By paying off your mortgage early, you won’t just increase your available funds each month—you’ll also reduce the amount of interest you pay over the life of the loan. That’s more money you’ll have later down the line to put toward those big dreams.
1. Cut Your Expenses
When it comes to finding extra money to put toward your mortgage, expenses are a smart place to start. By reducing your expenses, you just might find some wiggle room in your monthly budget that can go toward paying down your mortgage faster.
2. Make Scheduled Extra Payments
First, you’ll want to figure out how many extra payments you want to make each year—whether it’s an extra payment each quarter or one extra payment a year, there’s no wrong answer. Once you figure out the total dollar amount you want to spend annually on extra payments, you can set up an automatic savings plan at your bank to sweep some cash each month into a special savings account.
3. Convert to Biweekly Payments
First, you’ll want to explore if biweekly payments are available with your current lender. As a note, you should never have to pay a fee to set up a biweekly payment option. If your lender charges one, you’re better off making an additional principal payment each month along with your regular monthly payment.
4. Refinance Into a 15-Year Mortgage
Many borrowers initially opt for the lower monthly payments that come with a 30-year fixed-rate mortgage in order to free up more cash flow. As incomes and lifestyles change, however, you may find that you’re able to put more toward your mortgage each month. While making the leap from a 30-year to a 15-year mortgage does involve a substantial payment increase, you’ll also pay off your mortgage in roughly half the time.
5. No closing costs
You may come across lenders that offer “no closing costs” refinancing options. While those look appealing on the surface, there’s simply no such thing as a free loan. Compare interest rates and other fees, and you’ll find where the lender makes its money.
When you’re working from home without a traditional home office, it can be difficult to tune out the distractions of daily chores and household needs. Establishing a go-to work zone will help you regain that focus. Not convinced you have the room? Get inspire…
1. Set Up an Office on a Stair Landing
Put an awkward landing space at the turn of a stairwell or top of a staircase to work by situating a desk there. Just select a slim setup so that the “office” is narrow enough that it’s not in the way for anyone trying to pass by.
2. Create a Kitchen Command Center
The kitchen is where all the action happens, so if you’re the cubicle type, this arrangement may not work for you. But if you’re a good multi-tasker—or need an afternoon homework station—this is where it’s at. This kitchen office utilizes dead space across near the fridge, and provides plenty of room to spread out.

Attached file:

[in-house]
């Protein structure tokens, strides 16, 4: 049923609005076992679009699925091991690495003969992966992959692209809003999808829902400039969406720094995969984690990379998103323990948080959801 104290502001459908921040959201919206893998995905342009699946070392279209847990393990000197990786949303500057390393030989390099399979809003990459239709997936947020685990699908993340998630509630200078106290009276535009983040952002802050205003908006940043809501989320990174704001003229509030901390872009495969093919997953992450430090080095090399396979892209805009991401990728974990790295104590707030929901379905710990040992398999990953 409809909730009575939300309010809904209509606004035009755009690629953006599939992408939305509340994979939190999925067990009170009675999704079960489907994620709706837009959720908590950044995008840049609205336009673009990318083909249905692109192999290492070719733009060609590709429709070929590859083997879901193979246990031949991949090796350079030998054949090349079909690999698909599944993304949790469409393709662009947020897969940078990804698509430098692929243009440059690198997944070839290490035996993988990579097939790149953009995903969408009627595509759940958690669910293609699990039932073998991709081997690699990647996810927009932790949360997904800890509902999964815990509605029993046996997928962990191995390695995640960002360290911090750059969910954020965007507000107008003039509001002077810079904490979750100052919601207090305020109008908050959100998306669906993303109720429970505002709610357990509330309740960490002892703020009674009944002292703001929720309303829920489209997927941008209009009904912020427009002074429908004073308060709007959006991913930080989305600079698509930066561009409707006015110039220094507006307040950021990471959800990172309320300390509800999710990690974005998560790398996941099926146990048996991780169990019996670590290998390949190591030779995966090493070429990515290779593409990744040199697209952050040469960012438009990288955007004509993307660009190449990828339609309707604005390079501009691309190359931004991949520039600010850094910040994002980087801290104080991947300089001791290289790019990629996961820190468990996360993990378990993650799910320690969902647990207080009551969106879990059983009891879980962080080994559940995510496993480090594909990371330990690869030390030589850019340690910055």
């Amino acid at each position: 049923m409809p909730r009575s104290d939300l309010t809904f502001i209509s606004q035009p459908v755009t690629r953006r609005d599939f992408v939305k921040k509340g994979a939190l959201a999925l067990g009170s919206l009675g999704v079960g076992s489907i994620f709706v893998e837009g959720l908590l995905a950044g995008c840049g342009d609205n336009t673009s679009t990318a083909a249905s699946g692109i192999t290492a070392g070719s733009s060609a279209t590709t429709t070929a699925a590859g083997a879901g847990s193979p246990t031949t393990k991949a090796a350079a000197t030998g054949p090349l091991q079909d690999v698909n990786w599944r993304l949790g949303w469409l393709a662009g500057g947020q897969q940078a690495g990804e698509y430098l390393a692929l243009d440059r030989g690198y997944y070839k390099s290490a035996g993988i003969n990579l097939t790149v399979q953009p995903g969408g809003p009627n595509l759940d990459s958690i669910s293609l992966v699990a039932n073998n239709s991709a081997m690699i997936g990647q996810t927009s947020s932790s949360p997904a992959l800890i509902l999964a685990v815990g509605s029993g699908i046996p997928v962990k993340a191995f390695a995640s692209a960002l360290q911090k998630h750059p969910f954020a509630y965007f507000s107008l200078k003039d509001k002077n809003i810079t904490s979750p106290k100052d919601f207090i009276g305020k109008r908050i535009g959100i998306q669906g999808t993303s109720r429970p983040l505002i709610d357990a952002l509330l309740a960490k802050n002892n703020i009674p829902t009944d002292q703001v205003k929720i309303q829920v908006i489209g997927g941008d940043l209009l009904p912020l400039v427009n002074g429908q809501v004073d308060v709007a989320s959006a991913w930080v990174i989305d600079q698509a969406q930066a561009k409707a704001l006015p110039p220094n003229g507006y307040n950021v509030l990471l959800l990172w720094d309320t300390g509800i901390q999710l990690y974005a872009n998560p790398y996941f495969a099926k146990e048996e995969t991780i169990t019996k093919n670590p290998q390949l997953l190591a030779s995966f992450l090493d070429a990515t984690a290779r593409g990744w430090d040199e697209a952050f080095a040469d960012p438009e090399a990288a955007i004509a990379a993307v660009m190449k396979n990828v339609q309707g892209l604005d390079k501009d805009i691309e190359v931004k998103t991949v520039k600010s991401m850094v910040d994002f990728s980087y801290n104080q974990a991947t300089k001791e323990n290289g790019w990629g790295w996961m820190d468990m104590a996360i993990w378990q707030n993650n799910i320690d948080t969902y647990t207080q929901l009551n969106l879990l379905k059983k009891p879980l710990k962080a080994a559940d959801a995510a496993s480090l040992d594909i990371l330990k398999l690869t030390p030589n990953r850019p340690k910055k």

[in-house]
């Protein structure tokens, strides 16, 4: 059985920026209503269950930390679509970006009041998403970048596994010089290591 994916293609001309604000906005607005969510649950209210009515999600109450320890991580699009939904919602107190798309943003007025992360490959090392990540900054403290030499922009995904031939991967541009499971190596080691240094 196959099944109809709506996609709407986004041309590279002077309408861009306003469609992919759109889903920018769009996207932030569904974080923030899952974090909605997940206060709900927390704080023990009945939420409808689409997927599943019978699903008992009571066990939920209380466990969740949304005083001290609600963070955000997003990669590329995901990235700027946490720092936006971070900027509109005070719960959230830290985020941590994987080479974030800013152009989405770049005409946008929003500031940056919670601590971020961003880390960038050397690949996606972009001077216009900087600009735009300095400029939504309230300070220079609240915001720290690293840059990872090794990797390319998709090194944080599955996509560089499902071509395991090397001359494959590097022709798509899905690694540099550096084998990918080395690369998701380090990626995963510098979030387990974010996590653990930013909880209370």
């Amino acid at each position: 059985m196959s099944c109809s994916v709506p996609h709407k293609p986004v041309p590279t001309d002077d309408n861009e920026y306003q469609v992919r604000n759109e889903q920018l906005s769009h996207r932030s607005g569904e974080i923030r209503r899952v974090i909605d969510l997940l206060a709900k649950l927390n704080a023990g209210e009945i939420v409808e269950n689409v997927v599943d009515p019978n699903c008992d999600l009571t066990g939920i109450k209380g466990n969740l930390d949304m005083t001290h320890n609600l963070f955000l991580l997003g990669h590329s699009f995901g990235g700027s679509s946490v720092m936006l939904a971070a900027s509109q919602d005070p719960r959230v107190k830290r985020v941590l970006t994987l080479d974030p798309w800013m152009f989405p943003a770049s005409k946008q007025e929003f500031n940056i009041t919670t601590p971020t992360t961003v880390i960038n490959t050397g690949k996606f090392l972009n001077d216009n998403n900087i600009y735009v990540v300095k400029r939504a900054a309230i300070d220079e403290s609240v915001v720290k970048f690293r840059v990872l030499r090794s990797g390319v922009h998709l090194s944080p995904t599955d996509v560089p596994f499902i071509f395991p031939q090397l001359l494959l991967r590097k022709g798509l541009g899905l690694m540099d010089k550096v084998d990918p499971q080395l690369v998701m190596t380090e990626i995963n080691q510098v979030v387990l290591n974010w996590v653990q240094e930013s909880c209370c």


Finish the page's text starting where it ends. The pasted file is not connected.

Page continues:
3. Move a Desk into the Living Room
There’s a certain advantage in camping out on the periphery of the room: an optimal vantage point, for one, and more privacy. When doing a walk-through of your house, consider any unused nook as a potential home for your office—whether or not it’s in a common area.
4. Set Up Shop Under the Stairs
If you’re truly space-starved, you don’t have the luxury of ignoring any unused square footage. Unless the area under your stairs is necessary for the structural integrity of your home, open the space for an office!
5. Establish an Office in the Entryway
If yours is a busy household with members frequently coming and going, you need some resolve to set up an office in the entryway, as pictured here. But a mudroom, with all of its already-built-in storage, makes a lot of sense
6. Bring a Desk into the Bedroom
It’s not the best idea to work where you sleep, but sometimes there’s no way around it. If you do decide to keep your home office in your bedroom, add storage with doors, so you can shut papers, printers, or other distractions out of sight.
Never miss a talk! SUBSCRIBE to the TEDx channel: http://bit.ly/1FAg8hB Jon is a farmer from northeastern Thailand. He founded the Pun Pun Center for Self-reliance, an organic farm outside Chiang Mai, with his wife Peggy Reents in 2003. Pun Pun doubles as a center for sustainable living and seed production, aiming to bring indigenous and rare seeds back into use. It regularly hosts training on simple techniques to live more sustainably. Outside of Pun Pun, Jon is a leader in bringing the natural building movement to Thailand, appearing as a spokesperson on dozens of publications and TV programs for the past 10 years. He continually strives to find easier ways for people to fulfill their basic needs. For more information visit http://www.punpunthailand.org About TEDx, x = independently organized event In the spirit of ideas worth spreading, TEDx is a program of local, self-organized events that bring people together to share a TED-like experience. At a TEDx event, TEDTalks video and live speakers combine to spark deep discussion and connection in a small group. These local, self-organized events are branded TEDx, where x = independently organized TED event. The TED Conference provides general guidance for the TEDx program, but individual TEDx events are self-organized.* (*Subject to certain rules and regulations)